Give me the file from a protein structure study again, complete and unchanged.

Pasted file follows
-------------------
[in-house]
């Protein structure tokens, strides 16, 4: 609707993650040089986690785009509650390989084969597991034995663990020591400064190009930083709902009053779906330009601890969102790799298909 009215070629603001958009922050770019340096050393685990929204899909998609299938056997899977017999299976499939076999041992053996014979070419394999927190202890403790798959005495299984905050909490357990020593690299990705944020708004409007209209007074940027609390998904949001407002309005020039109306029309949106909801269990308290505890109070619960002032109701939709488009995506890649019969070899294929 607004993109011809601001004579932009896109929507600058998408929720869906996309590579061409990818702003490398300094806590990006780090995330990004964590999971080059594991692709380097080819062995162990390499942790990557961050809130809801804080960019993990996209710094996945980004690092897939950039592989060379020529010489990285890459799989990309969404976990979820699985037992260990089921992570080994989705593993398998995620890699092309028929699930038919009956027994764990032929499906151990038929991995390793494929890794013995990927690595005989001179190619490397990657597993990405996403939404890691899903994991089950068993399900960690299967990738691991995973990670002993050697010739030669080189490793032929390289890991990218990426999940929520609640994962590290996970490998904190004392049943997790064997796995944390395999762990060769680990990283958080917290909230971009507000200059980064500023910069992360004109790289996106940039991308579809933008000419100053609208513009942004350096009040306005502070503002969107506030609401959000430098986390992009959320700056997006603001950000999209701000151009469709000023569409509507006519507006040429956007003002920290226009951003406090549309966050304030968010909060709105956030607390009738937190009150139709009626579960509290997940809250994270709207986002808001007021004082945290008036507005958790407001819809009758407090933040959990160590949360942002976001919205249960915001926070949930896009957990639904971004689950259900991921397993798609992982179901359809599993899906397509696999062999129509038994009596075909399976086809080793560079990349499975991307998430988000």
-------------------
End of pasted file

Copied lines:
[in-house]
């Protein structure tokens, strides 16, 4: 609707993650040089986690785009509650390989084969597991034995663990020591400064190009930083709902009053779906330009601890969102790799298909 009215070629603001958009922050770019340096050393685990929204899909998609299938056997899977017999299976499939076999041992053996014979070419394999927190202890403790798959005495299984905050909490357990020593690299990705944020708004409007209209007074940027609390998904949001407002309005020039109306029309949106909801269990308290505890109070619960002032109701939709488009995506890649019969070899294929 607004993109011809601001004579932009896109929507600058998408929720869906996309590579061409990818702003490398300094806590990006780090995330990004964590999971080059594991692709380097080819062995162990390499942790990557961050809130809801804080960019993990996209710094996945980004690092897939950039592989060379020529010489990285890459799989990309969404976990979820699985037992260990089921992570080994989705593993398998995620890699092309028929699930038919009956027994764990032929499906151990038929991995390793494929890794013995990927690595005989001179190619490397990657597993990405996403939404890691899903994991089950068993399900960690299967990738691991995973990670002993050697010739030669080189490793032929390289890991990218990426999940929520609640994962590290996970490998904190004392049943997790064997796995944390395999762990060769680990990283958080917290909230971009507000200059980064500023910069992360004109790289996106940039991308579809933008000419100053609208513009942004350096009040306005502070503002969107506030609401959000430098986390992009959320700056997006603001950000999209701000151009469709000023569409509507006519507006040429956007003002920290226009951003406090549309966050304030968010909060709105956030607390009738937190009150139709009626579960509290997940809250994270709207986002808001007021004082945290008036507005958790407001819809009758407090933040959990160590949360942002976001919205249960915001926070949930896009957990639904971004689950259900991921397993798609992982179901359809599993899906397509696999062999129509038994009596075909399976086809080793560079990349499975991307998430988000």